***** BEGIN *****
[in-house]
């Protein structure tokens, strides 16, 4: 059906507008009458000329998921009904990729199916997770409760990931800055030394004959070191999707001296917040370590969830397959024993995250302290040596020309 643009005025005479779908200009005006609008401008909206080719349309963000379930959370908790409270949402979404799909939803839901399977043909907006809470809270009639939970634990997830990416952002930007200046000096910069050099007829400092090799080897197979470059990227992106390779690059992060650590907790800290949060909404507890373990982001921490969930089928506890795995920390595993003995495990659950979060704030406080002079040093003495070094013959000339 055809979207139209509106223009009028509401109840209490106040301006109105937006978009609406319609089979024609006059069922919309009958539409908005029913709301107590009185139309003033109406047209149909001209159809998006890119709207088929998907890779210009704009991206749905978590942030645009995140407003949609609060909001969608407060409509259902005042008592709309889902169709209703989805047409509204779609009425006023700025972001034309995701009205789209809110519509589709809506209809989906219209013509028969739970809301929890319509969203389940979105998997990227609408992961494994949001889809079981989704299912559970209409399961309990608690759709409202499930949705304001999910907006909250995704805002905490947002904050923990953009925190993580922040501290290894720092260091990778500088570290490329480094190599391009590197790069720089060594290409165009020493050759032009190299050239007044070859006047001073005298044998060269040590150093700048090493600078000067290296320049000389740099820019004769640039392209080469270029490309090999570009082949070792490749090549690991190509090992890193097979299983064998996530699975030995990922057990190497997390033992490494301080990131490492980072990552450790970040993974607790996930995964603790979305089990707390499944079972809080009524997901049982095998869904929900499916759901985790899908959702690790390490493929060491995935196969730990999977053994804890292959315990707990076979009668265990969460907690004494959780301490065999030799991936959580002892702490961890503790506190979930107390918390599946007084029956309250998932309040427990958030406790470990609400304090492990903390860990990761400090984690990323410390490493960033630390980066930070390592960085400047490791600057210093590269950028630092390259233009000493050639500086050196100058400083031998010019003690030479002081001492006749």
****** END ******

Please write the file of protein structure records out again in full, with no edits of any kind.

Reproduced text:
[in-house]
């Protein structure tokens, strides 16, 4: 059906507008009458000329998921009904990729199916997770409760990931800055030394004959070191999707001296917040370590969830397959024993995250302290040596020309 643009005025005479779908200009005006609008401008909206080719349309963000379930959370908790409270949402979404799909939803839901399977043909907006809470809270009639939970634990997830990416952002930007200046000096910069050099007829400092090799080897197979470059990227992106390779690059992060650590907790800290949060909404507890373990982001921490969930089928506890795995920390595993003995495990659950979060704030406080002079040093003495070094013959000339 055809979207139209509106223009009028509401109840209490106040301006109105937006978009609406319609089979024609006059069922919309009958539409908005029913709301107590009185139309003033109406047209149909001209159809998006890119709207088929998907890779210009704009991206749905978590942030645009995140407003949609609060909001969608407060409509259902005042008592709309889902169709209703989805047409509204779609009425006023700025972001034309995701009205789209809110519509589709809506209809989906219209013509028969739970809301929890319509969203389940979105998997990227609408992961494994949001889809079981989704299912559970209409399961309990608690759709409202499930949705304001999910907006909250995704805002905490947002904050923990953009925190993580922040501290290894720092260091990778500088570290490329480094190599391009590197790069720089060594290409165009020493050759032009190299050239007044070859006047001073005298044998060269040590150093700048090493600078000067290296320049000389740099820019004769640039392209080469270029490309090999570009082949070792490749090549690991190509090992890193097979299983064998996530699975030995990922057990190497997390033992490494301080990131490492980072990552450790970040993974607790996930995964603790979305089990707390499944079972809080009524997901049982095998869904929900499916759901985790899908959702690790390490493929060491995935196969730990999977053994804890292959315990707990076979009668265990969460907690004494959780301490065999030799991936959580002892702490961890503790506190979930107390918390599946007084029956309250998932309040427990958030406790470990609400304090492990903390860990990761400090984690990323410390490493960033630390980066930070390592960085400047490791600057210093590269950028630092390259233009000493050639500086050196100058400083031998010019003690030479002081001492006749």